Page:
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Medical groups, experts, say FDA's ban on menthol cigarettes is 'long overdue'

Menthol Cigarettes
Posted at 5:57 AM, May 07, 2021
and last updated 2021-05-07 07:57:56-04

Medical groups say the FDA's recent move to ban menthol in cigarettes and cigars is long overdue.

It's been a decades-long battle that some say, finally, has a happy ending.

As a kid, Nia Heard-Garris could name all of the cigarette brands.

“Growing up in a Black community, I could name to you all of the menthol-based cigarettes on the market because there were so many billboards in my community," Heard-Garris said. "There were so many advertisements for cigarettes everywhere, and I never smoked.”

She didn't realize it as a child, but her community specifically was flooded with images, pictures, and ads about smoking.

“It was seen as though this is what Black people did," Heard-Garris said. "Black people use menthol cigarettes. They don’t use those other ones. If you’re going to be cool, you’re going to use these, and it’s harder to quit because it doesn’t taste as bad.”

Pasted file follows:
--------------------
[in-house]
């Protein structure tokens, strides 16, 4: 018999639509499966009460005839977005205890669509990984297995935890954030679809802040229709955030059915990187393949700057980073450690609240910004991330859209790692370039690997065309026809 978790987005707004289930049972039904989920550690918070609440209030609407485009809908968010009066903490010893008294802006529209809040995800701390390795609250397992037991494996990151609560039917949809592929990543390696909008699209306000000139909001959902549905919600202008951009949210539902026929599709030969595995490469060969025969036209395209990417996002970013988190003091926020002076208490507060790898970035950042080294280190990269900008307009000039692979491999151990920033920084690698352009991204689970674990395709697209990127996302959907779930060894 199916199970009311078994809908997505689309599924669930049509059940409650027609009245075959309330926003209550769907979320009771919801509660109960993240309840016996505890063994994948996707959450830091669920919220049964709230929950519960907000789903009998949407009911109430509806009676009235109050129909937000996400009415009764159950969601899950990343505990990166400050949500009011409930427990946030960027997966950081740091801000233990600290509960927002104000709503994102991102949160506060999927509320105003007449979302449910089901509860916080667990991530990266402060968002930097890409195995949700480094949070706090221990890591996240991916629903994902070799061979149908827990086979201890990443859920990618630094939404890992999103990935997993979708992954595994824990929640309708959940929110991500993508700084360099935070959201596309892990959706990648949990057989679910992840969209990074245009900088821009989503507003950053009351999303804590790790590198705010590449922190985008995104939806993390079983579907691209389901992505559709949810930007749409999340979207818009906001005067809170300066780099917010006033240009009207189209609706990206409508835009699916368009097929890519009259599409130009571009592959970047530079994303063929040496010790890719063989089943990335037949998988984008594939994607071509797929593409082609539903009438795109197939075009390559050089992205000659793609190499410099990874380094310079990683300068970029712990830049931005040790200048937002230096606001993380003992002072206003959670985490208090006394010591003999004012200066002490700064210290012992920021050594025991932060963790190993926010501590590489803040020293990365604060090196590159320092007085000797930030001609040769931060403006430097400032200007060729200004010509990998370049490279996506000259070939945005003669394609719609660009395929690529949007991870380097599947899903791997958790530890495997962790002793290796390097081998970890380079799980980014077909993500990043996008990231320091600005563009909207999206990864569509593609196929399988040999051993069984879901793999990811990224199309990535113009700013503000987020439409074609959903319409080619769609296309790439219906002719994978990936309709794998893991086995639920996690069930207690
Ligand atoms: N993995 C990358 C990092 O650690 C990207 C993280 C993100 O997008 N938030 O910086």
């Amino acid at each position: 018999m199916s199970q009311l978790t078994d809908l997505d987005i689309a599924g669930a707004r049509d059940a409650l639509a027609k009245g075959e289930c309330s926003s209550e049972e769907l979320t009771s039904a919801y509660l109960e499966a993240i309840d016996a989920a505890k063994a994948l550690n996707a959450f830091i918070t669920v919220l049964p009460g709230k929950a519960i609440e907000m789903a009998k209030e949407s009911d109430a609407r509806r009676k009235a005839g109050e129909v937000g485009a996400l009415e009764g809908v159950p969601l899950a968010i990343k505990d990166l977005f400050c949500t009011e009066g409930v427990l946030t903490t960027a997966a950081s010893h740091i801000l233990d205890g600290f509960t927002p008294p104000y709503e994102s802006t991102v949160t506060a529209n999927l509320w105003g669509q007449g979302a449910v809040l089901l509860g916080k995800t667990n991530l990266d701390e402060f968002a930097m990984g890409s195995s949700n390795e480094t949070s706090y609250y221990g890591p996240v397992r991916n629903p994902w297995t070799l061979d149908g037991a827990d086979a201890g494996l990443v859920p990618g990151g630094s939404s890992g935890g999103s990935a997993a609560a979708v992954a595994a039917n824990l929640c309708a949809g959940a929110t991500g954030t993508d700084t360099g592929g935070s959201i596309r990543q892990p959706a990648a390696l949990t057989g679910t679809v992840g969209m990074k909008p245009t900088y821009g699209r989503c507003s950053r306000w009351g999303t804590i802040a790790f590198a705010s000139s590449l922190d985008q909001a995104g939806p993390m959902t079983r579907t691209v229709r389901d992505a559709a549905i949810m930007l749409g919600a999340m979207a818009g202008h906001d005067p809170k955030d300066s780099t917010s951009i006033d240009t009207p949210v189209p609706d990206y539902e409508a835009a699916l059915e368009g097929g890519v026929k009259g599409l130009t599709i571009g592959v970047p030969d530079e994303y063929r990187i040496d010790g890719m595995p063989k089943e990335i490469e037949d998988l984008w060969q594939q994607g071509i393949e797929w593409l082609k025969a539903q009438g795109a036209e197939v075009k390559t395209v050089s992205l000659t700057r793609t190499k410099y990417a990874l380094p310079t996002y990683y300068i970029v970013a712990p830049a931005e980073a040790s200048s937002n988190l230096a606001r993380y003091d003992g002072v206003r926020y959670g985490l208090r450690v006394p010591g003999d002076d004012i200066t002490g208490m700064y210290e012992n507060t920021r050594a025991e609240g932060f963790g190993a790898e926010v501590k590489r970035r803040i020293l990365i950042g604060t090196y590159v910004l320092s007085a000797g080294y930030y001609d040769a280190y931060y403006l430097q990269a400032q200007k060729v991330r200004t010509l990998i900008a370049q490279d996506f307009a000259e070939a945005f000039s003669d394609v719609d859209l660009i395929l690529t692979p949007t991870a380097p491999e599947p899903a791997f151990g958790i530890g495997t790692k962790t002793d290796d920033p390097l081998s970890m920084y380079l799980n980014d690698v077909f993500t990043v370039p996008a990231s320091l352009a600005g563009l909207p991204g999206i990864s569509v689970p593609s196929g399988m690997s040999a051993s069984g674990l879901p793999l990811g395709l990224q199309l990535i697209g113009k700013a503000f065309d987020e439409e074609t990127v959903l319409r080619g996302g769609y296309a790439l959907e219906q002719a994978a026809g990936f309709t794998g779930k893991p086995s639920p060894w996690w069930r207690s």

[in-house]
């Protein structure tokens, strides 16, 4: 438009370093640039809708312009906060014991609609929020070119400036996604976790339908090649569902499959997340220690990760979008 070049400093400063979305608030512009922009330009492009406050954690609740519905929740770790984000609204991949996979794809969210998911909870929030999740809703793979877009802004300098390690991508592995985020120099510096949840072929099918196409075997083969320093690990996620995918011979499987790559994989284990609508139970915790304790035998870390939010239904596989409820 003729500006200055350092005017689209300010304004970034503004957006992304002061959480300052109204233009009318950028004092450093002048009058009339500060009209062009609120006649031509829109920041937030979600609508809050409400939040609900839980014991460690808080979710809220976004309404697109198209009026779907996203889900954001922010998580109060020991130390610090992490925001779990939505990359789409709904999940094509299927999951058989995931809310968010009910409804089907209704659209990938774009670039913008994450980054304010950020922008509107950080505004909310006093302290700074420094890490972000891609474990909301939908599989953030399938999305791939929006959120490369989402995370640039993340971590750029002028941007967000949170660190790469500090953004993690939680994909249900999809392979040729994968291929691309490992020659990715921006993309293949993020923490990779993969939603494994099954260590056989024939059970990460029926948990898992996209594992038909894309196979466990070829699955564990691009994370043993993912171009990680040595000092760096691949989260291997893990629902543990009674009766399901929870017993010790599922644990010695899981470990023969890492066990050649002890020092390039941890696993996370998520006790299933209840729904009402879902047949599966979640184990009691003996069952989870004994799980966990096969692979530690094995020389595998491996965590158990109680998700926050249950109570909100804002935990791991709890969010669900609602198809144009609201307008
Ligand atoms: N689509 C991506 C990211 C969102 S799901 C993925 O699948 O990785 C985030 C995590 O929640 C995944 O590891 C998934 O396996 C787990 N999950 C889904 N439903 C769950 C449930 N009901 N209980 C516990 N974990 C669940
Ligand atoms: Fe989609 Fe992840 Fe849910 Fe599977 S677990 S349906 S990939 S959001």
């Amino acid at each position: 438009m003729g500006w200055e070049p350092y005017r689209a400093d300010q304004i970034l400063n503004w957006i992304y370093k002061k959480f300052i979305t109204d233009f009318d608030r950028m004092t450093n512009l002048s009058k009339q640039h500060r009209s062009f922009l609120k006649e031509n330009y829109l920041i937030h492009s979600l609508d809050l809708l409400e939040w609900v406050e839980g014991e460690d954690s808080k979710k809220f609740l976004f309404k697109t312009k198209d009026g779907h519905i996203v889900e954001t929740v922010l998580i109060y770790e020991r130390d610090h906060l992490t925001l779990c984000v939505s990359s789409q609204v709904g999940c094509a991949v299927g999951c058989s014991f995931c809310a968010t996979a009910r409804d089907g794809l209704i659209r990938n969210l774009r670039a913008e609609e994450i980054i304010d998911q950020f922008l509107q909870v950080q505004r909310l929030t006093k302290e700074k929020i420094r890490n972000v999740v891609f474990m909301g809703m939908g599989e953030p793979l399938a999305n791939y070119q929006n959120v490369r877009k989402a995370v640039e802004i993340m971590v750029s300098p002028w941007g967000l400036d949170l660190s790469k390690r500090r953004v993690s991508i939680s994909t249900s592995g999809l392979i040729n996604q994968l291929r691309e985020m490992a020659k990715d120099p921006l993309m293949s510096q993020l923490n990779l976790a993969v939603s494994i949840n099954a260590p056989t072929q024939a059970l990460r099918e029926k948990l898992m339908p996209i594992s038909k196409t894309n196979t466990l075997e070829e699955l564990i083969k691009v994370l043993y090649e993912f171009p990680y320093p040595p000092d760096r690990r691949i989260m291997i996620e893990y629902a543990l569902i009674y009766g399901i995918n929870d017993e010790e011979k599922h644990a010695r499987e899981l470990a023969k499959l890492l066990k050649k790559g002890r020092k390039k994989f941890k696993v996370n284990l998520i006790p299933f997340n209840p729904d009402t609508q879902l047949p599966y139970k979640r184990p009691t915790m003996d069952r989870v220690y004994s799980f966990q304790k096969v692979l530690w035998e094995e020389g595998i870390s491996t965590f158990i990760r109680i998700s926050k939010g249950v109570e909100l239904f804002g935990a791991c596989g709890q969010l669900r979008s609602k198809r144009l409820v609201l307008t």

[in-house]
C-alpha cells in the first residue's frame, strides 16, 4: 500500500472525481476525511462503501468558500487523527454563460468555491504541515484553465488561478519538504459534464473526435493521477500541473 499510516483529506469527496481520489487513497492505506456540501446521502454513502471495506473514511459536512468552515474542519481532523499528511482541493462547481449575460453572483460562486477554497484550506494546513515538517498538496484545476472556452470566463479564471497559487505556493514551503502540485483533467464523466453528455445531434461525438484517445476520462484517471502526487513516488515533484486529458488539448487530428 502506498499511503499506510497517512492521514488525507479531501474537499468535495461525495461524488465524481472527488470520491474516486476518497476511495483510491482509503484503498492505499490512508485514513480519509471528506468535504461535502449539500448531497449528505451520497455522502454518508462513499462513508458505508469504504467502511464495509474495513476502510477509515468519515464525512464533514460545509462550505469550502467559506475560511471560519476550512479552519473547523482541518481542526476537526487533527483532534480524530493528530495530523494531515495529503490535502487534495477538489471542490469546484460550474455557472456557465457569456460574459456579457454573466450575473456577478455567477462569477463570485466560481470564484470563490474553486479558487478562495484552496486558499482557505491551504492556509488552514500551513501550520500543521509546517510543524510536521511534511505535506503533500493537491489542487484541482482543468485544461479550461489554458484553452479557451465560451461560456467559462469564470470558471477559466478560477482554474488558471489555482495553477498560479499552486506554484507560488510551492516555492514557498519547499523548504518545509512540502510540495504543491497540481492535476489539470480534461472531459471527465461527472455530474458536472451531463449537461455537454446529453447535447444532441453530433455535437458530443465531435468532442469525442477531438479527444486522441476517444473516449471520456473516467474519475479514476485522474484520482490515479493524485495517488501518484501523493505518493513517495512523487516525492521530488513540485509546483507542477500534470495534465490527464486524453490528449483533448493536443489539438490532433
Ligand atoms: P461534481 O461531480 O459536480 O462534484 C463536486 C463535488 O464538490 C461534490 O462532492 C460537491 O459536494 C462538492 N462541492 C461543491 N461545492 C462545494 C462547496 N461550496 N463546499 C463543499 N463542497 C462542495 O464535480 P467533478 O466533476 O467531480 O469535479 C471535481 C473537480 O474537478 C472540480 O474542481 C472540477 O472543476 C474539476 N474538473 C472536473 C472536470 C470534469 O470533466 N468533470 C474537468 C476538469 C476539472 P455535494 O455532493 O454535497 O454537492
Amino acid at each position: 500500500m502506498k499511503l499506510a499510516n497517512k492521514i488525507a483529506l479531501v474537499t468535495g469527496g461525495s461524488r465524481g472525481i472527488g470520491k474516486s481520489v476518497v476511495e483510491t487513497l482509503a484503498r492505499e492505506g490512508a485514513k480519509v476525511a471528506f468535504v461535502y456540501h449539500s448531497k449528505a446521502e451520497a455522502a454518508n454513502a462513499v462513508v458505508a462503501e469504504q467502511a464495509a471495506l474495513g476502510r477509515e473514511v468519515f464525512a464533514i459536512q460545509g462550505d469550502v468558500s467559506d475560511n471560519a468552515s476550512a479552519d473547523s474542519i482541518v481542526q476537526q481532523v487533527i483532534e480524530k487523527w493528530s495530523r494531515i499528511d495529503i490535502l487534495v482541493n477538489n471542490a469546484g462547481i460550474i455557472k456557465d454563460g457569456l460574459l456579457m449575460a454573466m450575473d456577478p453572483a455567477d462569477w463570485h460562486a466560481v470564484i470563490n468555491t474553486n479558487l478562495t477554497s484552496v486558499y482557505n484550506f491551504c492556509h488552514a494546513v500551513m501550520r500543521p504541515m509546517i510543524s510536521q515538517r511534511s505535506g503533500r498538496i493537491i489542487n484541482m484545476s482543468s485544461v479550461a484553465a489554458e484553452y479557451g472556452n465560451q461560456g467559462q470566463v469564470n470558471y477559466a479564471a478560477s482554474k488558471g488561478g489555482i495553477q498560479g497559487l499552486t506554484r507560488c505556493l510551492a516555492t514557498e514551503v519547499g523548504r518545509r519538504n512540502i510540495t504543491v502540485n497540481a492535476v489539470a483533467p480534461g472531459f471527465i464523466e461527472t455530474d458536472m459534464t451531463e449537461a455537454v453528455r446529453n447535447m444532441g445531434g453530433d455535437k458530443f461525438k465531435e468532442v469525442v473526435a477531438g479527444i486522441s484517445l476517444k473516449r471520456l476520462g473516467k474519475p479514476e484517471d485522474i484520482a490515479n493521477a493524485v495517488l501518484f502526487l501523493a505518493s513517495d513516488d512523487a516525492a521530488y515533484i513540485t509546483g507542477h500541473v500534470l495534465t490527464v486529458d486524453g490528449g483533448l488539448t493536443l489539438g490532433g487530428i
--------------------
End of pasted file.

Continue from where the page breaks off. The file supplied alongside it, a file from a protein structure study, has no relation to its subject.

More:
Unfortunately, she says, the ads worked.

“I think the statistics say that 90% of black people that smoke — smoke these menthols,” Heard-Garris said

Fast forward to today, and Heard-Garris is a doctor at Lurie Children's Hospital of Chicago. She's also chair of the American Academy of Pediatrics section on minority health, equity, and inclusion.

The FDA's decision, she says, is a long time coming.

In 2009, the FDA banned flavored cigarettes, but not menthol.

Dr. Toni Richards-Rowley, a pediatrician and a committee member on federal government affairs for the American Academy of Pediatrics, said it took a lawsuit filed last year that forced the FDA to make changes.

She's witnessed her young patients fight with addiction.

"I see them struggle either with vaping cigarette products or smoking, and I see them trying to stop and not being able to the addiction to nicotine is a real thing,” Richards-Rowley said.

Now she says the battle isn't over.

“When are you, and how are you going to get these products off the shelves so they can’t be used by children and young adults and older adults for that matter,” Richards-Rowley said.

It could take more than a year for the ban to take place. While it may be a while, Heard-Garris says it's certainly a step in the right direction for the future.

“It makes me be like we need to do better," she said. "Call this out, call out other things so we can do better and demand better for our kids and the next generation.”